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She who laughs gas conceives last.

She who laughs gas conceives last

Infertility among women who work in dental offices might result from exposure to nitrous oxide used to anesthetize and sedate patients, if new findings in labatory animals hold true for humans. In a study presented last week at the American Association of Dental Research meeting, nitrous oxide or "laughing gas" disrupted hormonal cycles and prevented conception in female rats.

For more than 20 years, anecdotal reports and epidemiologic studies have hinted at a link between nitrous oxide and miscarriage or infertility. One study, for example, showed higher-than-usual rates of fetal deformity, miscarriage and infertility among female anesthesiologists - but it didn't prove nitrous oxide responsible. Animal studies have implicated laughing gas in both male and female infertility, deformed offspring and miscarriage, but only at very high doses.

The new study is the first to implicate nitrous oxide in amounts commonly received by dental workers and to suggest how the gas sabotages the hormonal cycle. Gerard Kugel, a dentist and neurobiologist at Tufts University in Boston, along with colleague Carlos Letelier, described the results at the San Francisco meeting.

Eight hours a day for 35 days, Kugel and Letelier exposed 12 female rats to 500 parts per million nitrous oxide -- a dose comparable, they say, to what a dentist might breathe over the same time period. In examining the exposed rats, they found the normal four-day ovulation cycle stuck in the proestrus phase, which occurs right before ovulation. Only six of the 12 conceived when mated, whereas all 12 control rats conceived.

To determine the cause, Kugel dissected the brains from some of the rats. In exposed rats, he discovered that an excess of a crucial reproductive hormone, called luteinizing-hormone-releasing hormone (LHRH), was apparently trapped in the hypothalmus. Normally, in rats and humans, the hypothalamus produces LHRH, which is then channeled to the pituitary gland to trigger the next step leading to ovulation. Kugel suggests the LHRH in the exposed rats became backed up like water in a clogged sink.

He says his results are not terribly surprising in light of the profound effect nitrous oxide has on the brain's pain response. It increases the production of brain chemicals called opioids, known to suppress pain and to interfere with the release of reproductive hormones, he notes.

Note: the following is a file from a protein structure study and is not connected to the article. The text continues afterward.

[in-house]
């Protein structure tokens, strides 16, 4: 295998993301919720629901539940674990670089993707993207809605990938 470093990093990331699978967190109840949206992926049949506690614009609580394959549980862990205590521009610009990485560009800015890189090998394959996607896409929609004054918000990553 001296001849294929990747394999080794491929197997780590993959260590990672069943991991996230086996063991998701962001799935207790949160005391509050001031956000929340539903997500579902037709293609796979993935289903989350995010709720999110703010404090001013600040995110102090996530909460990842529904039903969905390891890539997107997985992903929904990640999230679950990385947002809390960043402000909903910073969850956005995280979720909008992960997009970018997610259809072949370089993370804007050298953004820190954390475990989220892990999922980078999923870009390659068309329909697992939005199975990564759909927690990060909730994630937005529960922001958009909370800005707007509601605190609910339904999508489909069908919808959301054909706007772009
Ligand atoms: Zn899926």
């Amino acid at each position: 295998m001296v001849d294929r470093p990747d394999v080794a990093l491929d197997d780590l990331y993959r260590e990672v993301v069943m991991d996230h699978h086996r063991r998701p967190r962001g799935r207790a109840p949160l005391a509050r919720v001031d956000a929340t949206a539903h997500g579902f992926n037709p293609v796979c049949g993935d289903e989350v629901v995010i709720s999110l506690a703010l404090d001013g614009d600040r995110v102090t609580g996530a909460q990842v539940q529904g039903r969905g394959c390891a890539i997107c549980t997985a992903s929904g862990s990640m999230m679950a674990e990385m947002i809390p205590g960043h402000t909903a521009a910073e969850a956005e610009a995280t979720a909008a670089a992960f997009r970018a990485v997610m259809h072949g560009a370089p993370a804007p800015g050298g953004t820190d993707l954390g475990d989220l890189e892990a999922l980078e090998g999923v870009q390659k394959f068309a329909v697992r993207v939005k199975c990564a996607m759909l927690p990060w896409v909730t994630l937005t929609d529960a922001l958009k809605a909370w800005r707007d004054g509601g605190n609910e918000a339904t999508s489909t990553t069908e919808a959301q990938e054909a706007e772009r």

Kugel stresses his study examined only the effects of chronic exposure -- not the one-time dose a patient receives. An earlier study, he notes, revealed that dentists get a higher dose than other medical workers because they often work in closed offices, hovering close to the mouth of a patient who is exhaling the gas. To reduce exposure, Kugel says, some dentists use a "scavenger" machine that sucks excess laughing gas out of the office. In studying the effectiveness of these machines, he found many left potentially harmful levels behind.

Kugel also points out that some people increase their exposure by nipping at nitrous oxide after work. Some medical and dental workers, he says, use laughing gas as a recreational drug. One dental assistant who suffered eight years of infertility told Krugel she had been slipping into the dentist's chair and administering the gas to herself every day after work during that period. Research has shown abusers can become addicted to nitrous oxide, he adds.

Kugel says he doesn't want to scare doctors and dentists out of administering laughing gas to their patients. He still uses it occassionally to calm very anxious patients. His aim, he says, is to make medical professionals aware of any possible risks. "If you are careful with it, use it only when needed and get a scavenger," he says, "you cut down on these risks."
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Title Annotation:exposure to nitrous oxide may cause infertility
Author:Flam, Faye
Publication:Science News
Date:Mar 25, 1989
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